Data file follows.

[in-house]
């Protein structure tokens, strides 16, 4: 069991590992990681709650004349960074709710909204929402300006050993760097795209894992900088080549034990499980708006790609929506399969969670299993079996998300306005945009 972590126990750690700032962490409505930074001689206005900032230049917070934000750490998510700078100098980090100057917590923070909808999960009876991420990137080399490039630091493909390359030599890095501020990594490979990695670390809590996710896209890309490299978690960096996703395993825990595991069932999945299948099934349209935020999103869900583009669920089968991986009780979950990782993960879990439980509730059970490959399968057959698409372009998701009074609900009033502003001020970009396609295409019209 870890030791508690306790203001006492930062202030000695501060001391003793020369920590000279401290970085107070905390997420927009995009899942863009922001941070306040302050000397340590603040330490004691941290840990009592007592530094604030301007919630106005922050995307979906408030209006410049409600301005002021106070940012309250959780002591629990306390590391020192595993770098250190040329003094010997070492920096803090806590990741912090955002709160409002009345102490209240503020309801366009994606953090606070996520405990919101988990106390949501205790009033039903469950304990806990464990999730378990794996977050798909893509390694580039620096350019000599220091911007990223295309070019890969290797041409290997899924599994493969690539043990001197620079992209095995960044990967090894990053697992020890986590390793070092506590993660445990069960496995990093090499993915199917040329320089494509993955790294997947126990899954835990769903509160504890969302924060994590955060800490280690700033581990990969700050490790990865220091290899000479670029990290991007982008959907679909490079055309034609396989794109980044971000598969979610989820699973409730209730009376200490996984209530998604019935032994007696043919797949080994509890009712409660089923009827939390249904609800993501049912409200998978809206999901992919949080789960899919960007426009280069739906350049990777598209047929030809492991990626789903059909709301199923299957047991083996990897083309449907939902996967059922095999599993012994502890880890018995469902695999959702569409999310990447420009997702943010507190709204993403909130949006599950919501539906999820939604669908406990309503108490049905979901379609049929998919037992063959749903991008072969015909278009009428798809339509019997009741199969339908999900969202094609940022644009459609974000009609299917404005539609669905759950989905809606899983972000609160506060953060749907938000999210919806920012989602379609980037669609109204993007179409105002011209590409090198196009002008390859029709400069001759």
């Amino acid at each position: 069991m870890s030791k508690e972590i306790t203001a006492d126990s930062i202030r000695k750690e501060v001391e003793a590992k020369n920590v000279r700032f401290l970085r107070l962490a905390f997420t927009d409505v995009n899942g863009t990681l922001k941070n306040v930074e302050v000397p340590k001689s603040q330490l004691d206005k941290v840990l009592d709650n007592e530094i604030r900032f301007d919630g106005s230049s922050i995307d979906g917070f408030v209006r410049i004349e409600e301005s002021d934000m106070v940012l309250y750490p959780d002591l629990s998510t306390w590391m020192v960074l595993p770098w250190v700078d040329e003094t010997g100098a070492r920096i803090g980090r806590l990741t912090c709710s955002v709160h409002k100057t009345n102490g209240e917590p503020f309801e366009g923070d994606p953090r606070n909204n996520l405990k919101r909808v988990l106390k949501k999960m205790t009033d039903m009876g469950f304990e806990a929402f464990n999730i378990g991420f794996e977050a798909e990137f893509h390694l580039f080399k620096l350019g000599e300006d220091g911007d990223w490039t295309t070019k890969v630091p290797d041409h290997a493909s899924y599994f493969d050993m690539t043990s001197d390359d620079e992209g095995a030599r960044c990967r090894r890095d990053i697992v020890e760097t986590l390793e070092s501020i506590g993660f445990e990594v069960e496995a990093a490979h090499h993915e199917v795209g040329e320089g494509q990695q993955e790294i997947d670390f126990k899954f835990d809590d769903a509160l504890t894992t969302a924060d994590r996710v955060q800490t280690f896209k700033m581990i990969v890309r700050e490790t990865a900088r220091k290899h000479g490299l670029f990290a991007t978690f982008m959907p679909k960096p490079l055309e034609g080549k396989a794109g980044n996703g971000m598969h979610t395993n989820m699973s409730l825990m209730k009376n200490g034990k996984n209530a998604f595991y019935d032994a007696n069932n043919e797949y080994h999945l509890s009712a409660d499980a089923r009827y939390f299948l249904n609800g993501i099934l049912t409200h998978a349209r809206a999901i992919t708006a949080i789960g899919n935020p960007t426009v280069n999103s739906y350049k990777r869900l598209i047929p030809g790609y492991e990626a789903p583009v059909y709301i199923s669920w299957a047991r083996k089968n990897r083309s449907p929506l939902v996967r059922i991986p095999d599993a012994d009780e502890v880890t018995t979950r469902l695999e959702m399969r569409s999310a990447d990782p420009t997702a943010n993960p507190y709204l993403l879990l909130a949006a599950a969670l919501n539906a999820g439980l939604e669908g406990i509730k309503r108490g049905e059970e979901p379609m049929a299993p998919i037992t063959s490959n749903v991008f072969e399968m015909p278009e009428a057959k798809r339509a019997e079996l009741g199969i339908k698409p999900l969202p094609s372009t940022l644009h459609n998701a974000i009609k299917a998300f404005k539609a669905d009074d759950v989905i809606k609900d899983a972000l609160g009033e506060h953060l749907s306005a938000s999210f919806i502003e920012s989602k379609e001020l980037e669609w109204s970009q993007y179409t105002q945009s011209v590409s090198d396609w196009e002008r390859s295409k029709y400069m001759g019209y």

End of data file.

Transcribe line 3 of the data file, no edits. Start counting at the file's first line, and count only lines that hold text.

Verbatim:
């Amino acid at each position: 069991m870890s030791k508690e972590i306790t203001a006492d126990s930062i202030r000695k750690e501060v001391e003793a590992k020369n920590v000279r700032f401290l970085r107070l962490a905390f997420t927009d409505v995009n899942g863009t990681l922001k941070n306040v930074e302050v000397p340590k001689s603040q330490l004691d206005k941290v840990l009592d709650n007592e530094i604030r900032f301007d919630g106005s230049s922050i995307d979906g917070f408030v209006r410049i004349e409600e301005s002021d934000m106070v940012l309250y750490p959780d002591l629990s998510t306390w590391m020192v960074l595993p770098w250190v700078d040329e003094t010997g100098a070492r920096i803090g980090r806590l990741t912090c709710s955002v709160h409002k100057t009345n102490g209240e917590p503020f309801e366009g923070d994606p953090r606070n909204n996520l405990k919101r909808v988990l106390k949501k999960m205790t009033d039903m009876g469950f304990e806990a929402f464990n999730i378990g991420f794996e977050a798909e990137f893509h390694l580039f080399k620096l350019g000599e300006d220091g911007d990223w490039t295309t070019k890969v630091p290797d041409h290997a493909s899924y599994f493969d050993m690539t043990s001197d390359d620079e992209g095995a030599r960044c990967r090894r890095d990053i697992v020890e760097t986590l390793e070092s501020i506590g993660f445990e990594v069960e496995a990093a490979h090499h993915e199917v795209g040329e320089g494509q990695q993955e790294i997947d670390f126990k899954f835990d809590d769903a509160l504890t894992t969302a924060d994590r996710v955060q800490t280690f896209k700033m581990i990969v890309r700050e490790t990865a900088r220091k290899h000479g490299l670029f990290a991007t978690f982008m959907p679909k960096p490079l055309e034609g080549k396989a794109g980044n996703g971000m598969h979610t395993n989820m699973s409730l825990m209730k009376n200490g034990k996984n209530a998604f595991y019935d032994a007696n069932n043919e797949y080994h999945l509890s009712a409660d499980a089923r009827y939390f299948l249904n609800g993501i099934l049912t409200h998978a349209r809206a999901i992919t708006a949080i789960g899919n935020p960007t426009v280069n999103s739906y350049k990777r869900l598209i047929p030809g790609y492991e990626a789903p583009v059909y709301i199923s669920w299957a047991r083996k089968n990897r083309s449907p929506l939902v996967r059922i991986p095999d599993a012994d009780e502890v880890t018995t979950r469902l695999e959702m399969r569409s999310a990447d990782p420009t997702a943010n993960p507190y709204l993403l879990l909130a949006a599950a969670l919501n539906a999820g439980l939604e669908g406990i509730k309503r108490g049905e059970e979901p379609m049929a299993p998919i037992t063959s490959n749903v991008f072969e399968m015909p278009e009428a057959k798809r339509a019997e079996l009741g199969i339908k698409p999900l969202p094609s372009t940022l644009h459609n998701a974000i009609k299917a998300f404005k539609a669905d009074d759950v989905i809606k609900d899983a972000l609160g009033e506060h953060l749907s306005a938000s999210f919806i502003e920012s989602k379609e001020l980037e669609w109204s970009q993007y179409t105002q945009s011209v590409s090198d396609w196009e002008r390859s295409k029709y400069m001759g019209y």